If we are to reflect upon empowerment then we must also "critically" ruminate on the processes of "liberation" which are, at times, promoted in unwittingly colonial ways or, in any case, authoritarian even within the framework of innovative and progressivist initiatives ("we know what you need"). Empowerment is often limited to a process for the transferral of resources or rights which, however, on the one hand does not question the "capacity to aspire" and on the other hand is characterised by major imbalances in terms of knowledge and power as to "what" and "how much" is transferred in terms of rights and resources.

One of the most interesting points to emerge from the animated and complex international situation during the United Nations Convention on the rights of persons with disabilities is the emphasis, at times even radical, placed on the disabled person's freedom to choose (fruit of the pressure applied by users' associations in the drafting of the Convention text). Article 14 of the Convention, for instance, ensures that "any deprivation of liberty shall be in conformity with the law, and that the existence of a disability shall in no case justify a deprivation of liberty":according to the interpretation of most psychiatric patients' associations the Convention states that involuntary healthcare treatment and/or admission to an institute are under no circumstances admissible. Aside from the controversy surrounding different interpretations of article 14, there is absolutely no doubt that the articles of the Convention which relate to the right of the physically or mentally disabled (the Convention makes no distinction), the right to housing , the right to work and to education paint extremely radical pictures of empowerment which, in years to come, national and local governments, healthcare systems and individual healthcare workers will not be able to ignore. Indeed, in the coming years, the claiming of rights which have been systematically denied will become an increasingly pressing matter and turning to national and international courts will become a common occurrence. It is both possible and to be hoped that either the individual users of services for the mentally or physically disabled or organised groups of users (this seems more probable) will progressively increase the pressure they put on healthcare and rehabilitation providers to obtain greater rights, resources, power and freedom.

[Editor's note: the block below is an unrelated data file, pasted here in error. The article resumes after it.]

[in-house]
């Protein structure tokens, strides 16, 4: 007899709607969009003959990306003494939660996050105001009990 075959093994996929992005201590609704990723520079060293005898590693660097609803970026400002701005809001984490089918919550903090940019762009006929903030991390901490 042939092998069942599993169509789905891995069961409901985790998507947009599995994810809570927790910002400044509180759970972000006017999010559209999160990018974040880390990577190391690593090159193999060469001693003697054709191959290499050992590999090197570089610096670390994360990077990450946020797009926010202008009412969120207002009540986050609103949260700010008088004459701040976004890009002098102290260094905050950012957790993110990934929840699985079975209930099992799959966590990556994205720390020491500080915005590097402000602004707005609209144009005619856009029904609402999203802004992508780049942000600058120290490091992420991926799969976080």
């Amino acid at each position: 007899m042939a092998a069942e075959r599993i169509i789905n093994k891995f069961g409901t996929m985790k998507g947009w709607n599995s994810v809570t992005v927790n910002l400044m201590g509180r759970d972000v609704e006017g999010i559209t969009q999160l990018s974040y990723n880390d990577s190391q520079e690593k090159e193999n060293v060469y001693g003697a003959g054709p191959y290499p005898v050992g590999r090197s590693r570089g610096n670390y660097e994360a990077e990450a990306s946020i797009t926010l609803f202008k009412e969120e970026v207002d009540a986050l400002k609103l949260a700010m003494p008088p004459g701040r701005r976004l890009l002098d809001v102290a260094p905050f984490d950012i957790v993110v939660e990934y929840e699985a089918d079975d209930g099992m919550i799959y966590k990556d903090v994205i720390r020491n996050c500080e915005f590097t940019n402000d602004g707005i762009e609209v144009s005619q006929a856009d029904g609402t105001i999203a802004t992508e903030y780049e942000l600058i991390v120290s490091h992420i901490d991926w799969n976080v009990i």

Ajun Appadurai's marvellously written pieces on "deep democracy" in the slums of Mumbai give vivid and clear illustrations of processes involving the development of negotiating skills as well as training in patience strategies carried out by organised groups of slum dwellers. The condition of refugee camps (which are always intended to be temporary at the outset but then become permanent), of camps where the Sinti and the Roma are forced to stay in Europe, of the so-called "sensitive" areas in French and English metropolises represent a small scale reproduction of the situation of 25% of Mumbai's inhabitants, that is to say some 4 million people.: poverty, exclusion, violence, physical and mental illnesses, reduced rights.
Nevertheless, although on a smaller scale and with or without of some of the variables which characterise the slums of Mumbai, the main problems related to the non-citizenship of these hundreds of thousands of people remain the same. The people involved are lacking in and systematically deprived of rights, of resources and of a voice. This leads to situations which feed off collective demoralisation, apathy and dependency. These can only be tackled through organised groups which enable the identification and pursuit of goals.